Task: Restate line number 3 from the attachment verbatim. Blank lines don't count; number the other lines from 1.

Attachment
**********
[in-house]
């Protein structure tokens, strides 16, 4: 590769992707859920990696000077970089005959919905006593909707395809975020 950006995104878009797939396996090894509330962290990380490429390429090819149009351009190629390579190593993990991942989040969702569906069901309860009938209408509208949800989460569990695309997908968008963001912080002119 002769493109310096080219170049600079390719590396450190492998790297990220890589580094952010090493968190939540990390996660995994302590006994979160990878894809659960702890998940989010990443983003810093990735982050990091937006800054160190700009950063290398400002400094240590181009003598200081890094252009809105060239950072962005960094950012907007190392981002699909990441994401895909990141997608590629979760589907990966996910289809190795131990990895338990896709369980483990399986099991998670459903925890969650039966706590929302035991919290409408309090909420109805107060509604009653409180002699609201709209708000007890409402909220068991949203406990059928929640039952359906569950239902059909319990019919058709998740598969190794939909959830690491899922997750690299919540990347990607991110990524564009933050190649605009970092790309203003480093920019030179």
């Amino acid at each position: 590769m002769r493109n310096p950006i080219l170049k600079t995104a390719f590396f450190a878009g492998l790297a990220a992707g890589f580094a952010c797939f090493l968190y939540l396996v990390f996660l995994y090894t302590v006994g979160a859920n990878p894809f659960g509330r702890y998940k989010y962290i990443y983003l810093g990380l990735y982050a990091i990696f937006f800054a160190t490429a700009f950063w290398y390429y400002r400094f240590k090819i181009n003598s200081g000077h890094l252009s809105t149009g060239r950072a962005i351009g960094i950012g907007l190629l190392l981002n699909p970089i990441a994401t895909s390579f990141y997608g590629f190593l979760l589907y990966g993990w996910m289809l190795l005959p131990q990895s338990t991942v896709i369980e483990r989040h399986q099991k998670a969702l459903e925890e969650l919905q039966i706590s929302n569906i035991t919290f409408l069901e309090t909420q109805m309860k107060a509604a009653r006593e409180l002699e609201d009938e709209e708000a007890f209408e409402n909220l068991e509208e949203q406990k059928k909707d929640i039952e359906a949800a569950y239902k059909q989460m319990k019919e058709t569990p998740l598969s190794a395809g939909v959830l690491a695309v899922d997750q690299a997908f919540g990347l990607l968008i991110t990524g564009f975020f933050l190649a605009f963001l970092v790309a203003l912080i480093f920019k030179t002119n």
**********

């Amino acid at each position: 590769m002769r493109n310096p950006i080219l170049k600079t995104a390719f590396f450190a878009g492998l790297a990220a992707g890589f580094a952010c797939f090493l968190y939540l396996v990390f996660l995994y090894t302590v006994g979160a859920n990878p894809f659960g509330r702890y998940k989010y962290i990443y983003l810093g990380l990735y982050a990091i990696f937006f800054a160190t490429a700009f950063w290398y390429y400002r400094f240590k090819i181009n003598s200081g000077h890094l252009s809105t149009g060239r950072a962005i351009g960094i950012g907007l190629l190392l981002n699909p970089i990441a994401t895909s390579f990141y997608g590629f190593l979760l589907y990966g993990w996910m289809l190795l005959p131990q990895s338990t991942v896709i369980e483990r989040h399986q099991k998670a969702l459903e925890e969650l919905q039966i706590s929302n569906i035991t919290f409408l069901e309090t909420q109805m309860k107060a509604a009653r006593e409180l002699e609201d009938e709209e708000a007890f209408e409402n909220l068991e509208e949203q406990k059928k909707d929640i039952e359906a949800a569950y239902k059909q989460m319990k019919e058709t569990p998740l598969s190794a395809g939909v959830l690491a695309v899922d997750q690299a997908f919540g990347l990607l968008i991110t990524g564009f975020f933050l190649a605009f963001l970092v790309a203003l912080i480093f920019k030179t002119n």